I had a stretched canvas on hand and was having trouble deciding what to paint on it. I got out some charcoal and drew a girl's portrait. This girl was supposed to be a symbol of strength and femininity. It took me about two days to sketch this out, and I didn't like how it turned out. I was no longer in the spirit to paint this, so I simply washed it with white paint and sketched a hastily drawn wave. I simply want to debunk the misconception that you can't make mistakes on a canvas. You may always start over with acrylic paints on canvas, which are one of the most forgiving mediums.
I've always wanted to paint water, especially a stormy wave with a ship, using the technique of realism. I had no idea how I was going to go about it, so I just trusted my colour recognition abilities and techniques of realism that I learned from Chuck Black’s tutorial video. I chose a limited colour palette because I believe that great paintings are born by experimenting with fewer colours. On a sidenote, if you ever want to strengthen your colour theory, all you have to do is paint with one colour along with black and white.
For this painting I used the following colours:
Turquoise blue: It creates a greenish tint; if you don’t have it, you can mix primary blue (Pathallo blue or Ultramarine blue, depending on your set) and add little Sap Green. It’s all about practice when it comes to mixing colours; you’ll get there eventually.
Prussian Blue: It is one of the darkest colours; if you don't have it, mix a small amount of black with the blue you already have. However, I believe you should include this colour in your collection.
Titanium white: An opaque white which appears bright.
Zinc White: It is a transparent white that won't leave any hard edges and will blend well, especially when adding highlights. It's also known as Mixing White. It has a softer, more delicate tone to it.
Black: Be careful with this one; if you don't apply it correctly, it can make your painting muddy. I don't typically use black in my paintings because pure black doesn't exist in nature, but I wanted to create dramatic contrasts and a dark atmosphere.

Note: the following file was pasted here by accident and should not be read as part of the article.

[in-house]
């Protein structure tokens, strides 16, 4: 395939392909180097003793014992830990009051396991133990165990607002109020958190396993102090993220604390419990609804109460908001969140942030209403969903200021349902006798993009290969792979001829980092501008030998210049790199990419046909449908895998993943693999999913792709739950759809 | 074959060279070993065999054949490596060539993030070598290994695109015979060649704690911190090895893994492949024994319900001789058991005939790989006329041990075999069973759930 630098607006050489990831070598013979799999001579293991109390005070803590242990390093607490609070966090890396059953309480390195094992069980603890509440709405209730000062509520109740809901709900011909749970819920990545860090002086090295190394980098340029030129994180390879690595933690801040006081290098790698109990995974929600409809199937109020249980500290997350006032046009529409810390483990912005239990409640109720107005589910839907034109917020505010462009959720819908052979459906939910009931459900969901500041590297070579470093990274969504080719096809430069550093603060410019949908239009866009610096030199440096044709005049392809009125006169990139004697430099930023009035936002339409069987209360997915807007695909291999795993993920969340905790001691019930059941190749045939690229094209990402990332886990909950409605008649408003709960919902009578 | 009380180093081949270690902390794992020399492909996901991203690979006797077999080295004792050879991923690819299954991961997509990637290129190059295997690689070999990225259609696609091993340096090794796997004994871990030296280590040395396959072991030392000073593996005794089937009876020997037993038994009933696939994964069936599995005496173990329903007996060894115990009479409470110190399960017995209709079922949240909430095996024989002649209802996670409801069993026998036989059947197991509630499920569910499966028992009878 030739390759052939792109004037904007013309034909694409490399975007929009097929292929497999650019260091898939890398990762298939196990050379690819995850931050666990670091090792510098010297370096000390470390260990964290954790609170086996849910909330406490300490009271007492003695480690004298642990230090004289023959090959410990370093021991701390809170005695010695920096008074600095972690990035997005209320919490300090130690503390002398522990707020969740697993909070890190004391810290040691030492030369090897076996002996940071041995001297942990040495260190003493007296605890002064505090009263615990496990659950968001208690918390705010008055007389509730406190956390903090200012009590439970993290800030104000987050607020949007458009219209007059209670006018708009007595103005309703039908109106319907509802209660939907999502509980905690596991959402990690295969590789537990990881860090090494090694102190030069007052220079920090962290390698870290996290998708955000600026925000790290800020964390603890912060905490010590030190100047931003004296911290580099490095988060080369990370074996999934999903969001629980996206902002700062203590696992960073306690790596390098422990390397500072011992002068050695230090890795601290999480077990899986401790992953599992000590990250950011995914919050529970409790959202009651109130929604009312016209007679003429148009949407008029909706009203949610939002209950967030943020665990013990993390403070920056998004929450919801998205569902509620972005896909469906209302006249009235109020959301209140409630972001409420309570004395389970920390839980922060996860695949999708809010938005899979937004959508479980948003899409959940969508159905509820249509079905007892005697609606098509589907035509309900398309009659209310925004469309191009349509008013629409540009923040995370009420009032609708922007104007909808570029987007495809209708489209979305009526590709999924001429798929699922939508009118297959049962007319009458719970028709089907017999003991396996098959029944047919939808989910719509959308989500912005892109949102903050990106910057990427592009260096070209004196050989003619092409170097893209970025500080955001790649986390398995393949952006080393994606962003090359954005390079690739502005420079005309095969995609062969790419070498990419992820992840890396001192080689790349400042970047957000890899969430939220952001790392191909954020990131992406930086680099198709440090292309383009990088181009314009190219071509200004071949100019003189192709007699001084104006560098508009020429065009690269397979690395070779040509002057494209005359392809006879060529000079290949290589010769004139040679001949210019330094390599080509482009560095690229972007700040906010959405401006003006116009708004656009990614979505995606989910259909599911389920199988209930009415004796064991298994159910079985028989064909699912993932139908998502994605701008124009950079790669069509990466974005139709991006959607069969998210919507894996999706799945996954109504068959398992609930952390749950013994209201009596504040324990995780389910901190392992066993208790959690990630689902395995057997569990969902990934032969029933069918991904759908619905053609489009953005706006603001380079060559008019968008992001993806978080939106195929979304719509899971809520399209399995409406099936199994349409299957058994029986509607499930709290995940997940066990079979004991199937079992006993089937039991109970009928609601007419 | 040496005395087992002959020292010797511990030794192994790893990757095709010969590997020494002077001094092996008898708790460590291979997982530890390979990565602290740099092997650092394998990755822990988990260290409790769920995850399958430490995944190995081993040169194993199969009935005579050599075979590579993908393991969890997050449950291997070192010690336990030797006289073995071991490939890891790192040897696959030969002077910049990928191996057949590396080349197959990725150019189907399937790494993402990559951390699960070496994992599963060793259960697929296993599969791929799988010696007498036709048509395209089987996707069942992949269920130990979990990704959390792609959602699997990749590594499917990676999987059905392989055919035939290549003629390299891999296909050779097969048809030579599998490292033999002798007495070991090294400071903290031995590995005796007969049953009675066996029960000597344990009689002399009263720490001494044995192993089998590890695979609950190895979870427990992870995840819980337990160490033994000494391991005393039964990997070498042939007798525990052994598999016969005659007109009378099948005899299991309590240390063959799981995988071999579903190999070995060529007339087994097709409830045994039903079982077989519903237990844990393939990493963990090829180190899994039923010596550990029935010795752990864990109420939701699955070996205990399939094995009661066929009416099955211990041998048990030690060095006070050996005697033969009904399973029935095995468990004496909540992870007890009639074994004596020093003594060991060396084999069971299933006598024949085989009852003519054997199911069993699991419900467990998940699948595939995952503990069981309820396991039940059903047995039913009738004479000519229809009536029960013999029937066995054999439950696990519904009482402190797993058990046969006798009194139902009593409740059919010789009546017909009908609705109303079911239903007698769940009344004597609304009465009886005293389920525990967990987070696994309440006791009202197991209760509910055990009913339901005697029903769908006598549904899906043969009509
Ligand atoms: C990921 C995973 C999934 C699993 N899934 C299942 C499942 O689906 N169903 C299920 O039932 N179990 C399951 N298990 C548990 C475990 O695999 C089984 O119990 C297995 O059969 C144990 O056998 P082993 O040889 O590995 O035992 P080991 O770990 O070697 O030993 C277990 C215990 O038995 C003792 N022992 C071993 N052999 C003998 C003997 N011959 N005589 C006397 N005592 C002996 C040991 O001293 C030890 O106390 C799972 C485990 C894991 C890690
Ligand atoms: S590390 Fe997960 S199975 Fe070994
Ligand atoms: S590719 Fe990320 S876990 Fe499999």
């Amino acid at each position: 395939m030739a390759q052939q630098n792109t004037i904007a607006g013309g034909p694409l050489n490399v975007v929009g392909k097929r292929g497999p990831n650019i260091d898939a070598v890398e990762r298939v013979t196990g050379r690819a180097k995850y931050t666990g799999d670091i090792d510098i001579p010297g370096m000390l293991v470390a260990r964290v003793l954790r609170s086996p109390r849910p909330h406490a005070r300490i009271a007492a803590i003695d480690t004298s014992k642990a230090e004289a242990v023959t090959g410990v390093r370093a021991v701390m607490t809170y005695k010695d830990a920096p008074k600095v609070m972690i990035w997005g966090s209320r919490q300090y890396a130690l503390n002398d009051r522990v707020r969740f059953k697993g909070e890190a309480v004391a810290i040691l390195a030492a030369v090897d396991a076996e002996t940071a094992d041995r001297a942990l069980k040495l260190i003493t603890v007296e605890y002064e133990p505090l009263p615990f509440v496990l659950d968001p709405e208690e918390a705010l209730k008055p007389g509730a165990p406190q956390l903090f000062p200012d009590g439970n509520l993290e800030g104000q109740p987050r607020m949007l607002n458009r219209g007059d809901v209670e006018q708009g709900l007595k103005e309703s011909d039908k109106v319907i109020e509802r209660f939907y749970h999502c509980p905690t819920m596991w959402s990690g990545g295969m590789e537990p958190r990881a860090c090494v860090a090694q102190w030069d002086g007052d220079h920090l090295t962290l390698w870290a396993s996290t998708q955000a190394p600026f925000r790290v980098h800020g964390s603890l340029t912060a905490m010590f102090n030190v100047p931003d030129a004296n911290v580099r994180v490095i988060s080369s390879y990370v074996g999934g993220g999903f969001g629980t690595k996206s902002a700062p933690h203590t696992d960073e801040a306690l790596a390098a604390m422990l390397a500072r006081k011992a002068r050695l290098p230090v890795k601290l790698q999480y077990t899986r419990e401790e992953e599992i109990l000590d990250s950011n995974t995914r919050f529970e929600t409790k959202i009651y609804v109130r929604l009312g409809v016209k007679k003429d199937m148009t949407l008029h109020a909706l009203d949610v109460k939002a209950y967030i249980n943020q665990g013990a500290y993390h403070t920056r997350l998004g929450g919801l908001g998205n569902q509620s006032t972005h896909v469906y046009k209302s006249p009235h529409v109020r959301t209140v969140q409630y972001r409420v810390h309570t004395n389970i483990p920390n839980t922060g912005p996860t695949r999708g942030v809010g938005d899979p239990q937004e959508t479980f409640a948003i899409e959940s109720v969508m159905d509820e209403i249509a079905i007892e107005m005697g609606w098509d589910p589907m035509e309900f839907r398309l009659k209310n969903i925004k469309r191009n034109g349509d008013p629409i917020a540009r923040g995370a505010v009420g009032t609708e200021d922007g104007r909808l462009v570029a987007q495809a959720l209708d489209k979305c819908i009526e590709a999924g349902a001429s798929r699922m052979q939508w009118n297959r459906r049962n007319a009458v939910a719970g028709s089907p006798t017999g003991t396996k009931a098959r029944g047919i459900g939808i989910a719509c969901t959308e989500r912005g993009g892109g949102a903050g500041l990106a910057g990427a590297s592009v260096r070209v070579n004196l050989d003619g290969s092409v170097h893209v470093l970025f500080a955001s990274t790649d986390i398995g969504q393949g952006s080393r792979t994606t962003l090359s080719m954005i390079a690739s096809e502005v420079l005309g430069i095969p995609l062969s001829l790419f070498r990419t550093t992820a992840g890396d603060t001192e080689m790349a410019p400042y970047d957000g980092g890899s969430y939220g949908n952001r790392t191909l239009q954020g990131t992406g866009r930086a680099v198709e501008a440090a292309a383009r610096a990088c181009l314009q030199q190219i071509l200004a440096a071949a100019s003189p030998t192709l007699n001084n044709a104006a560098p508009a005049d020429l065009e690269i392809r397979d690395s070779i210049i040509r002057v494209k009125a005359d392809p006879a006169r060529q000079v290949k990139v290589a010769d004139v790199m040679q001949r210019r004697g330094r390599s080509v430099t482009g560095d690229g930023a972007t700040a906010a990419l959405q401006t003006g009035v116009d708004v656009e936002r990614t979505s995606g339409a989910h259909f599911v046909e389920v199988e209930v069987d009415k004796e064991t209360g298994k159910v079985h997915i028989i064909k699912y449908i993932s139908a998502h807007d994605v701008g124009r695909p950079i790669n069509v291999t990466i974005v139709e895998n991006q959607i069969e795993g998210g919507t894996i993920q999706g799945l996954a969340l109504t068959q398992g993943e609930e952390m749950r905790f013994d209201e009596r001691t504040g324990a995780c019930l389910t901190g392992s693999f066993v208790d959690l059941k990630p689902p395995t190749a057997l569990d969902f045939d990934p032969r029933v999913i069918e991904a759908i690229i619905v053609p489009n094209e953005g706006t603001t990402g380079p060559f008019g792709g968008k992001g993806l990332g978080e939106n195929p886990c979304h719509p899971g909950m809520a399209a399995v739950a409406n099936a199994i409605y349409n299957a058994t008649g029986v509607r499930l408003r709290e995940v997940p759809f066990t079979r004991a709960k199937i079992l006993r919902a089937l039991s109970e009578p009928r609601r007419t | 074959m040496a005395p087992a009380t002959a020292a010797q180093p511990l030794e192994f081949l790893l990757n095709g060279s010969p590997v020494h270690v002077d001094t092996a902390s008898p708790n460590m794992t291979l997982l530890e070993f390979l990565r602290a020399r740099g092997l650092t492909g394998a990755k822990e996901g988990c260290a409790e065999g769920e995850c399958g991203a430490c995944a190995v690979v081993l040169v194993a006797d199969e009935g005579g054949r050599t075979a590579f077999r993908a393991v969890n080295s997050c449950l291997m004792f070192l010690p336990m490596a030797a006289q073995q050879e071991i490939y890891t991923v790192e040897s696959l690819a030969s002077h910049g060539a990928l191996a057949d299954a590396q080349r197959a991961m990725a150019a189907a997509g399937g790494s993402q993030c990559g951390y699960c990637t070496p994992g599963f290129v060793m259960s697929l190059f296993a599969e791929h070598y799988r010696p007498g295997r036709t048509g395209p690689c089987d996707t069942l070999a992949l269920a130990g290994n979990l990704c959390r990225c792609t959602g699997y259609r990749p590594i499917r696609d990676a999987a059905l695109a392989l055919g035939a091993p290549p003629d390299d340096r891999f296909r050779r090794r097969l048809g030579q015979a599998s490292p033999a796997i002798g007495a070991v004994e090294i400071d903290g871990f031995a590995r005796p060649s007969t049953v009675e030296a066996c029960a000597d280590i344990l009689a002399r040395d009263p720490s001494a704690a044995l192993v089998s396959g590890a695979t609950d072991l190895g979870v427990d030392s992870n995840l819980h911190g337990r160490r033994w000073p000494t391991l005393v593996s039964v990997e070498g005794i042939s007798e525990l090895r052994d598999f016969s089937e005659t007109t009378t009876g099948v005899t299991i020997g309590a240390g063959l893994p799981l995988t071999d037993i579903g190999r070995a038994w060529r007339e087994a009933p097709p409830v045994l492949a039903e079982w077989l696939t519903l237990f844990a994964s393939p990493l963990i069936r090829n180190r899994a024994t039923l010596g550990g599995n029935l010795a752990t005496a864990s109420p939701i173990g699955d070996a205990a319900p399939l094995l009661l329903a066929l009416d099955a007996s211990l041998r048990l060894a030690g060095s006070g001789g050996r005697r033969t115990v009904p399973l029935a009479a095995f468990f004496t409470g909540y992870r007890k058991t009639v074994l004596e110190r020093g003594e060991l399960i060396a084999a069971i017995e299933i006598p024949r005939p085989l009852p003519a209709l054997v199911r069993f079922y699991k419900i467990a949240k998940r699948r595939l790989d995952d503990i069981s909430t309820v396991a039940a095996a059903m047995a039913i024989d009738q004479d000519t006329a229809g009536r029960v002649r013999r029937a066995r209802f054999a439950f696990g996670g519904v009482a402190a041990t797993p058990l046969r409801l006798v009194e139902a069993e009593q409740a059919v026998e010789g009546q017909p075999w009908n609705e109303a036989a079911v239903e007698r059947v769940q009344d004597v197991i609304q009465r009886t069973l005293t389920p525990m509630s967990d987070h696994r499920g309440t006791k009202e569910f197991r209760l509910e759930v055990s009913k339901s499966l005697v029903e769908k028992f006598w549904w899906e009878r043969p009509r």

Steps to painting in realism:
This step is often overlooked and I believe it is one of the most critical steps. At this point, your artwork will appear unattractive. All you have to do now, is lay down the colours, shadows and tones throughout the entire canvas. A flat hog hair brush is recommended for getting the paint into each grain of the canvas. The paint must be rubbed in well. When rubbing paint in, avoid using a synthetic brush because it will ruin the brush. Remember not to get caught up in the details; the goal here is to create shapes and focus on broader sections.
An underpainting should look somewhat like this.
Here, you just need to paint the dark and light areas. I’m not talking about highlights; it’s something that comes later. You're just transitioning from an underpainting to a more defined painting. You should still avoid going into specifics. This stage will appear differently to each individual because we all perceive images differently. You are just trying to get an idea of what’s going on.
For me, this step looked like this:
This stage will take a lot of time as the painting will come to life after adding details. You should do this slowly and patiently. Remember to take breaks. Normally, you should paint what you see when using a reference image. Artists do not recommend zooming an image as it leads to mistakes in proportions. However, for this particular painting, I zoomed the image and painted each stroke. I was careful with the proportions. It is important to use the correct colour. For these fine strokes, use a detail brush or a small flat brush. It was not making sense for me, as I could only see lots of strokes, but if you ask anyone else, they will see real water.
A small area of what the details looked like. If you notice, I still haven’t used pure white, it is a bit grey.
The artwork is finished when you add highights as this is when it all comes together and alive. Adding pure white for every highlight will ruin the essence of it, so just add it where it is required. You can also use a combination of light greys along with whites.
The final painting:
I got a commissioned order for recreation of The Stormy Night with the ship approaching the wave, and the painting demanded a sense of doom and dread. Since the original took me around seven days, I expected this recreation to take about two weeks. However, I spent the most time on this one and it took me more than a month to complete. The reason for this is that there is added pressure to create something better while also replicating the original. The reproduction, in my opinion, is far better than the original.
A video depicting the stages of painting: